He made his confession, he further added, not to clear the name of the poor derelict who had paid the penalty for a crime of which he was innocent, but in the interest of science, which would welcome this voluntary revelation of creative psychology. He believed that other serious writers of fiction, those illustrious men who had written to him with a spontaneous sense of brotherhood, would understand and exonerate. He had cast his soul and his body on the altar of art, and no man had ever done more.

He had written the confession in French and English. He addressed one manuscript to the leading morning newspaper of San Francisco, the other to the literary critic of a great journal in Paris. Then he took a large key from a drawer of his desk and left the house. He dropped the two packages in a mail-box at the foot of the hill, and waited long and wearily for a car. They were infrequent at this hour, but he felt too tired to walk to the outskirts of the city. The night was chill and the fog was dense, but when the car finally came along he took a seat on the front of the dummy, for he dreaded the lights within, of meeting some one, perhaps, who would recognize and speak to him.

When he reached the end of the line he was shivering, and involuntarily he pulled his coat-collar about his ears and thrust his hands into his pockets as he walked rapidly up the hill to the Catholic cemetery.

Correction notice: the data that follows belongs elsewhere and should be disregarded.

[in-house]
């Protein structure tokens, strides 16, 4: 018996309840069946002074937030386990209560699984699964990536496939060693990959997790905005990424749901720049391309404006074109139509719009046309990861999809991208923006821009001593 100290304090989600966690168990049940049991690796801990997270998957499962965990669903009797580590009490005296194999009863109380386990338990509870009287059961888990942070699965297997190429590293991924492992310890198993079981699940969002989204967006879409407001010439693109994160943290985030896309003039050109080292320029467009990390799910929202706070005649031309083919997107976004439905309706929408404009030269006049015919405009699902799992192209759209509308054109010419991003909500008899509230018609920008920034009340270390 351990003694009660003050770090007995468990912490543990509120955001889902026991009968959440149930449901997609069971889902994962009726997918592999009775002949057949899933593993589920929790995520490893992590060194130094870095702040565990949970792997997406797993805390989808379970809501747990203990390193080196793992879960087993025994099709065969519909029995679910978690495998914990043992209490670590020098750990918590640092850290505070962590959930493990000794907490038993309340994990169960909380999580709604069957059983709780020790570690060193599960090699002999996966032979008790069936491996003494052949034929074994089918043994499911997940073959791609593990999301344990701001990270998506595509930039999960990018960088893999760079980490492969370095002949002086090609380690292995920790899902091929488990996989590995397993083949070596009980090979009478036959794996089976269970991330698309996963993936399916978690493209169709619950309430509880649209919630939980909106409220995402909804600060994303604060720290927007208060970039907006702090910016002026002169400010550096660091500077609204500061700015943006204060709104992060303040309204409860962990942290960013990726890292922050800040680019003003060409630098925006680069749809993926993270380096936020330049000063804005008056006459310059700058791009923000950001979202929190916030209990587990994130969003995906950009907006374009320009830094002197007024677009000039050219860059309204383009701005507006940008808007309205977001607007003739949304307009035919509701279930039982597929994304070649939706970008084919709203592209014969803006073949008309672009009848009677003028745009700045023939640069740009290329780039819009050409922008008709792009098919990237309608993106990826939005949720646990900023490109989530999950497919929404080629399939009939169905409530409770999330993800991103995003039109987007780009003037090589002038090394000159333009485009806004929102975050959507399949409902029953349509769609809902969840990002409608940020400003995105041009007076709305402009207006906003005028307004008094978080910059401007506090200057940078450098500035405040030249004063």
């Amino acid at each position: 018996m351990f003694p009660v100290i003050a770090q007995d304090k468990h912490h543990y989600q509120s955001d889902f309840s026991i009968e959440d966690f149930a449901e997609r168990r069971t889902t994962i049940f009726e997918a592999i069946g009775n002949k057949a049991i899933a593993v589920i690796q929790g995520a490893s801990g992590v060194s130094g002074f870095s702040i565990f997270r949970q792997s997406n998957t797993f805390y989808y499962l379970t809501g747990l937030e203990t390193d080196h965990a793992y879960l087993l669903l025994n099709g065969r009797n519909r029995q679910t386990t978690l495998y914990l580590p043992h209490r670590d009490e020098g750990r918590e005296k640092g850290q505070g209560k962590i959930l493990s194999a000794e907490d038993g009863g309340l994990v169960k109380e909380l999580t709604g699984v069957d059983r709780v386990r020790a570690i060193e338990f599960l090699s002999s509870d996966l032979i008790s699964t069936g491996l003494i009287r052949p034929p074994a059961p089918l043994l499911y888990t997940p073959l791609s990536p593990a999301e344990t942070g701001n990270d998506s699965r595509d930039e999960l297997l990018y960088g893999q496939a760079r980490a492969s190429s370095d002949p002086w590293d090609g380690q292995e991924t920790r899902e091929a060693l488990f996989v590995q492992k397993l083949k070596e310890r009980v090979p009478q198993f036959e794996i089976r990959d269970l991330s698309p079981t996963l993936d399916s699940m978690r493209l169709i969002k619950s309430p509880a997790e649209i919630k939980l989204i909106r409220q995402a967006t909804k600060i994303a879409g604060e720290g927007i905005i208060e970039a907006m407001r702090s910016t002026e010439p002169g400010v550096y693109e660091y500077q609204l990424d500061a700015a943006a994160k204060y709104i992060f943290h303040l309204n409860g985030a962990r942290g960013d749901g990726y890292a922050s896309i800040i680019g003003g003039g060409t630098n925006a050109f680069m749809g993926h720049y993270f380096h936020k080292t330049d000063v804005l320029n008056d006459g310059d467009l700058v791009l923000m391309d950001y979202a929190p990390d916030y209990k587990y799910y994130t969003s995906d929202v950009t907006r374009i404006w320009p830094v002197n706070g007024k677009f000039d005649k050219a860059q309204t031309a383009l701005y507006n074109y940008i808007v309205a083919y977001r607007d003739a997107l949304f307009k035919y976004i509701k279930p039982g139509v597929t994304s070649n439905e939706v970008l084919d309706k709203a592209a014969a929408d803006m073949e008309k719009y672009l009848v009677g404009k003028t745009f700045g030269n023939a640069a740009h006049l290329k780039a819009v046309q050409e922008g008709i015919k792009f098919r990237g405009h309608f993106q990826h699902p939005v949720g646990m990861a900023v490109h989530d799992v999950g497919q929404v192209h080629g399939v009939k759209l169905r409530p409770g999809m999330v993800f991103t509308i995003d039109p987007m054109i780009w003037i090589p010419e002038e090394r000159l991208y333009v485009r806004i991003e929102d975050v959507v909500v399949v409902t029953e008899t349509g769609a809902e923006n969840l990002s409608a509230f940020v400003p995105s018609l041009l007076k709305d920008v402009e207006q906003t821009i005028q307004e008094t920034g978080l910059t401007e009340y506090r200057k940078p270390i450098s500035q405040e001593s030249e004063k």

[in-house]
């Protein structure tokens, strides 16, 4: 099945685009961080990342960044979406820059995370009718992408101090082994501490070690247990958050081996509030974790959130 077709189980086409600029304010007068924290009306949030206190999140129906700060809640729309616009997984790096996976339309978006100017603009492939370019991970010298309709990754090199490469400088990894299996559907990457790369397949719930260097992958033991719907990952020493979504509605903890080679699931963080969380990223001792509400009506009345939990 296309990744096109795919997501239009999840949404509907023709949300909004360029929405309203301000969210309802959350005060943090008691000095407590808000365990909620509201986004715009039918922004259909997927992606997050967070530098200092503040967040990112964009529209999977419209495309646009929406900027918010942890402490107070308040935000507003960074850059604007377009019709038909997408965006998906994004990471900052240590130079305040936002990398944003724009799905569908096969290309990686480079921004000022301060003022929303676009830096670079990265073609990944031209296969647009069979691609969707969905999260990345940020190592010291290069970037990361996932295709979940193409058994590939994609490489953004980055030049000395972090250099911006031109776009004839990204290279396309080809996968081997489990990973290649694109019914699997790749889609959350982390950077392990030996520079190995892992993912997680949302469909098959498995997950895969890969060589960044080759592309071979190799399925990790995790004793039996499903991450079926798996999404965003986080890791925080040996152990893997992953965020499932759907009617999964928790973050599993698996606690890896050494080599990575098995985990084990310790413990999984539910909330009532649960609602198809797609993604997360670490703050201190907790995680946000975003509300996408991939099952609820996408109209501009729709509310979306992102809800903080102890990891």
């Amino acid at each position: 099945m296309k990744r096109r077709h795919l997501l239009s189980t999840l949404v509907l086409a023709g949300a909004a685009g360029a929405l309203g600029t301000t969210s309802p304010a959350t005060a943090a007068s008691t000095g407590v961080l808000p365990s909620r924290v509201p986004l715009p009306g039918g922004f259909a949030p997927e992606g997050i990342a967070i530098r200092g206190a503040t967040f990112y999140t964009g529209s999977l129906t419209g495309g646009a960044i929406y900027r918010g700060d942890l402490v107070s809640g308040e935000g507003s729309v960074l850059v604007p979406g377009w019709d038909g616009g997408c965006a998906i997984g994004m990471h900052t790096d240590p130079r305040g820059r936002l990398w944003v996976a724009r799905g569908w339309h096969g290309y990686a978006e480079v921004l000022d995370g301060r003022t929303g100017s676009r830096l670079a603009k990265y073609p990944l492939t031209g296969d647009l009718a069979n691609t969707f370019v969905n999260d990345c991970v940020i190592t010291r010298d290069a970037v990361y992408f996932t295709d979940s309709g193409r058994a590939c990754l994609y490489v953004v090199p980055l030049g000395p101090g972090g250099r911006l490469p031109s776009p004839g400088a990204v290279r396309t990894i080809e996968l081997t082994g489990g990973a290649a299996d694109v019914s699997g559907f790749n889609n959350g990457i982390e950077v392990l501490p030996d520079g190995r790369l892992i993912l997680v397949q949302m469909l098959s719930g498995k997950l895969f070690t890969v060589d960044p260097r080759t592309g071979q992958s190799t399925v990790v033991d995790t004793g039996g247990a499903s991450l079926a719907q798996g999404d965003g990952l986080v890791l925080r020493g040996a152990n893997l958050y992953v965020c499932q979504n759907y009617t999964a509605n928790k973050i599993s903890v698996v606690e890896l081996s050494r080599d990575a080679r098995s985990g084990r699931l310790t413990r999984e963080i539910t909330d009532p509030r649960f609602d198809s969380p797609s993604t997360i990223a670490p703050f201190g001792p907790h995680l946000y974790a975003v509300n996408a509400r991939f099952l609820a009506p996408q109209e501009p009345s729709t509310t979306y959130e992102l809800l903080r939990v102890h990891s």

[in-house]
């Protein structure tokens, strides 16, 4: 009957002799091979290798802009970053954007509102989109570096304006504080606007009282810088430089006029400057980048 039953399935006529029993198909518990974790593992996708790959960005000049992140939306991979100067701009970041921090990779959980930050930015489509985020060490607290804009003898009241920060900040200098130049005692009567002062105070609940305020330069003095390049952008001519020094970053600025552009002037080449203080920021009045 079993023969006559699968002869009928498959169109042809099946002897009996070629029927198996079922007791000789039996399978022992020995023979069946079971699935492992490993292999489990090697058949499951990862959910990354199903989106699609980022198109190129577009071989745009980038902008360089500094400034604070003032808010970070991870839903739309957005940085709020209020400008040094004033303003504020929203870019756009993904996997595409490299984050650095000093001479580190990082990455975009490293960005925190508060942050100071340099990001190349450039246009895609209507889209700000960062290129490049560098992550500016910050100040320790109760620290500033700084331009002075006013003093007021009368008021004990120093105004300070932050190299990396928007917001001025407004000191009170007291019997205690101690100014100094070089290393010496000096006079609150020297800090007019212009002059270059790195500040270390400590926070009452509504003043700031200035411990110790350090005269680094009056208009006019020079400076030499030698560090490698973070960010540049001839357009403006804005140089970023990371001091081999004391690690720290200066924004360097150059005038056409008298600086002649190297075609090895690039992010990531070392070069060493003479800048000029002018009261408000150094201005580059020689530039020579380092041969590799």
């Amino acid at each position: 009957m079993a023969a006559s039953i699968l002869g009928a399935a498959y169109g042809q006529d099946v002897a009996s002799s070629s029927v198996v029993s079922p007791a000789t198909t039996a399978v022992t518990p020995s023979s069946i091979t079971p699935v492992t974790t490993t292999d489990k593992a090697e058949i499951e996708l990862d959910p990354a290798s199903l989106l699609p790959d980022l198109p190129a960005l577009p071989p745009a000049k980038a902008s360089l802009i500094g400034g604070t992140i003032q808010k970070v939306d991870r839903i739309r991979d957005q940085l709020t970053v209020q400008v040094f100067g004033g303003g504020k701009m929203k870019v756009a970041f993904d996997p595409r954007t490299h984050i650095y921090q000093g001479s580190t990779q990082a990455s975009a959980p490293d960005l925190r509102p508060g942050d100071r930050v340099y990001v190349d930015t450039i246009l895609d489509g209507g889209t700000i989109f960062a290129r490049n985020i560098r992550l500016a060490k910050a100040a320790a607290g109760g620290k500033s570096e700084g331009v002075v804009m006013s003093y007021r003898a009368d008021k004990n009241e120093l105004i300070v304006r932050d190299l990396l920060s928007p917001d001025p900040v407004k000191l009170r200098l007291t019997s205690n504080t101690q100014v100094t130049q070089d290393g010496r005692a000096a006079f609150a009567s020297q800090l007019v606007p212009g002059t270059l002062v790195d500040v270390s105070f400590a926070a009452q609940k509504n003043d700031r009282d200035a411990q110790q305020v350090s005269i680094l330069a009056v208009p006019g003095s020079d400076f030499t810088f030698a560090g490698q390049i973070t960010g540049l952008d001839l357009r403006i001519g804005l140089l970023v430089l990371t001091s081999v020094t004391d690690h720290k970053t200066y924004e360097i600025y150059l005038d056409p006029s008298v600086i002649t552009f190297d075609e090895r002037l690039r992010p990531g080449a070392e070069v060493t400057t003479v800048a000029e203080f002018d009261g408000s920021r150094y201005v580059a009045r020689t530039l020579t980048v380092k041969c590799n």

He knew all the cemeteries on Lone Mountain well, for he often walked there, reading the names on the shafts and mausoleums and reconstructing the history of early San Francisco, of which the dust below had been so fiery an impulse. Henri Bac I. had built a mausoleum here, too, for he felt that as a pioneer he should have a permanent resting-place among the dead who had made history. He had, indeed, been a member of the two great Vigilance Committees, had played his part on more than one occasion as an active citizen who could do somewhat more for the swaddling city than teach its adventurous spirits how to distinguish between stomach and palate.

Louis, who had always been a dutiful son, had come out here every Sunday in all weathers and placed a wreath on the little altar in the dim interior of the vault, knelt automatically for a moment beneath the shelves behind which his parents were sealed.

He unlocked the heavy door; then, as it swung slowly inward, he turned and glanced down over the sleeping city he had loved in his own impersonal fashion. The fog moved like the tides of the sea whose boom came faintly to him. Here and there a shaft from an arc-light shone faintly through, but for the most part San Francisco was the black depths of a ghostly inland sea.

Above him the night was clear. The cross on Calvary stood out like ebony against the glittering sky, a gay and spangled sky as if all the great planets and all the little courtesan stars up there were ready for a night of carnival and laughing at gloomy old Earth.

For a moment Louis hesitated. He was a Catholic by training, and to certain crimes the Church is merciless. But he reasoned that he no more had the right to call himself a Catholic than to persist as a mortal. He went into the vault and swung the heavy door behind him. It clanged faintly, but there was no one to hear.